Typically, the Authority will issue the bonds which will be purchased by the company. Following the Bonds issuance, the company will transfer title to the project to the Authority. The Authority will lease the completed project to the company in exchange for rental payments in amounts sufficient to pay debt service on the bonds. The rental payments to the Authority will be made back to the company, as the bondholder. At the end of the lease term, title to the project will revert to the company.
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What are the Steps to get Started?
First, contact an Authority to find out if your project qualifies. The Authority will provide information on how their program works and what fees are involved. If the project qualifies, the Authority typically adopts an inducement resolution, preliminarily approving the issuance of the bonds, and a financing team is established, usually including Issuer’s Counsel, Lessee’s Counsel, a Trustee and Bond Counsel. Next, the Authority contacts the County Assessor’s office to seek agreement on the calculation of the “leasehold value.” The company, Authority and County Tax Assessor’s Office execute a Memorandum of Agreement, detailing how the “leasehold value” will be calculated throughout the term of the Memorandum of Agreement. After the Authority approves the transaction and the County’s Tax Assessor’s office agrees to a methodology for calculating the “leasehold value”, the parties seek judicial approval of the transaction by way of a “judicial validation.” The entire transaction can generally be documented and closed within 8-12 weeks.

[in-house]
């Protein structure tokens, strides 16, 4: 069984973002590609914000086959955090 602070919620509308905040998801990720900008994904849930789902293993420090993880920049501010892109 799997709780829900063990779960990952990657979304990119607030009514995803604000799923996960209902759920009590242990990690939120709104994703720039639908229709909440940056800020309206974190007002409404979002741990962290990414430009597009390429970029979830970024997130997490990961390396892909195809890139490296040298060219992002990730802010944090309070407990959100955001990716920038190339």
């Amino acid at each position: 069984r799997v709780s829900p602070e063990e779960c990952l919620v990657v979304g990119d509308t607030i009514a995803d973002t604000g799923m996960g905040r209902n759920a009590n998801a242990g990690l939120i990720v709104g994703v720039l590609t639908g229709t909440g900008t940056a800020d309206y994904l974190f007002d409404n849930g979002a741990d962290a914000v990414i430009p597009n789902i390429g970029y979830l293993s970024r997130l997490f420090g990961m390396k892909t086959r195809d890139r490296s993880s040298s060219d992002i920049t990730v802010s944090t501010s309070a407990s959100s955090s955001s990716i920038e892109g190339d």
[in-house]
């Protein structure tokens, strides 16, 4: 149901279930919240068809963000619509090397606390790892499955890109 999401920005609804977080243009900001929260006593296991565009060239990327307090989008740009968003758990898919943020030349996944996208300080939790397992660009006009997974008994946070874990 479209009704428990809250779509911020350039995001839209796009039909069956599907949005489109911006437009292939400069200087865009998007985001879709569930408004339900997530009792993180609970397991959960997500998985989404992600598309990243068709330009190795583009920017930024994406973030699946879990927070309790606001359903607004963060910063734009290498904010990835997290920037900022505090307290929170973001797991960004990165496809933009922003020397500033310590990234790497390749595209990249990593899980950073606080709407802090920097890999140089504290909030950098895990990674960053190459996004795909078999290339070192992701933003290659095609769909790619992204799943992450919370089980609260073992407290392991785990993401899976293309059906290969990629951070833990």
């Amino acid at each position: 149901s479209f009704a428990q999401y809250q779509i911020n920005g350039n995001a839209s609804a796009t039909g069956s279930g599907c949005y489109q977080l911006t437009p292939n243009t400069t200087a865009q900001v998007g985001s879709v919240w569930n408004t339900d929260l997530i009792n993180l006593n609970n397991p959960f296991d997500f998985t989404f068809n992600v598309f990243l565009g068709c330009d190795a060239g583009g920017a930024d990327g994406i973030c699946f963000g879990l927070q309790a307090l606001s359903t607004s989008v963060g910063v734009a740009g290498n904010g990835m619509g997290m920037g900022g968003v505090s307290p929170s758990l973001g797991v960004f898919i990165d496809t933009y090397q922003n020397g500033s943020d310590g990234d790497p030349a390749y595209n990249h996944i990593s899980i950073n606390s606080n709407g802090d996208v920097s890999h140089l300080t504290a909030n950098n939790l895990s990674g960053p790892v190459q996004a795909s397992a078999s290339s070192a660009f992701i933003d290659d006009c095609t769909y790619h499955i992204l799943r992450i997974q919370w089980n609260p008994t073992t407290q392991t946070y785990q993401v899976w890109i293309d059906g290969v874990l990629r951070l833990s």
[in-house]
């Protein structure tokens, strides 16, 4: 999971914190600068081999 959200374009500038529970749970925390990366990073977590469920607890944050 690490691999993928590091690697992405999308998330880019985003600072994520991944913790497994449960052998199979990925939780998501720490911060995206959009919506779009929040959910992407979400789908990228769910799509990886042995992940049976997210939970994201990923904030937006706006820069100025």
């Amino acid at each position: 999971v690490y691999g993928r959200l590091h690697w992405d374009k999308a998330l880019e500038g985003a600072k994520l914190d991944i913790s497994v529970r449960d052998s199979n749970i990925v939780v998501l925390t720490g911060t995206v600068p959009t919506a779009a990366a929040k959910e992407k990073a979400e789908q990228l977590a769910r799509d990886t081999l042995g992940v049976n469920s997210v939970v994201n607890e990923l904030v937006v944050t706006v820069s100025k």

What are the Benefits to my Project?
The savings can be significant. For a project with a fair market value of $20,000,000 in a jurisdiction with a 30 mill tax rate, the first year’s saving could equal $120,000 (assuming a 40% Assessed Value and the first year’s assessment at 50% of the fee simple tax rate). Typically, the amount of annual savings will be reduced over the term of the lease. Actual savings will vary depending on the agreement reached with the County’s Tax Assessor’s office and on the county’s millage rate.
Frequently Asked Questions
What is the term of the Incentive?
Answer: It varies by jurisdiction. It could be as few as five years for equipment or as long as 20 or more years. Each jurisdiction has their own program and conditions related to the length of the lease.
When do the Incentives begin?
The incentives typically begin on the January 1 following the year in which the Project received its Certificate of Occupancy or, if complete, the January 1 following the year in which title is transferred to the Authority.
Does the company get to take depreciation?
Answer: The company has the benefits and burdens of ownership and is, therefore, treated as the owner for federal tax purposes and, as a result, carries the project on its balance sheet and takes full depreciation expense.
How will project lenders be impacted?
Answer: The Authority typically subordinates its fee interest to the lender’s lien and generally grants leasehold mortgages and/or assignment of its rights; additionally the company may be asked to pledge the bond to the lender as collateral.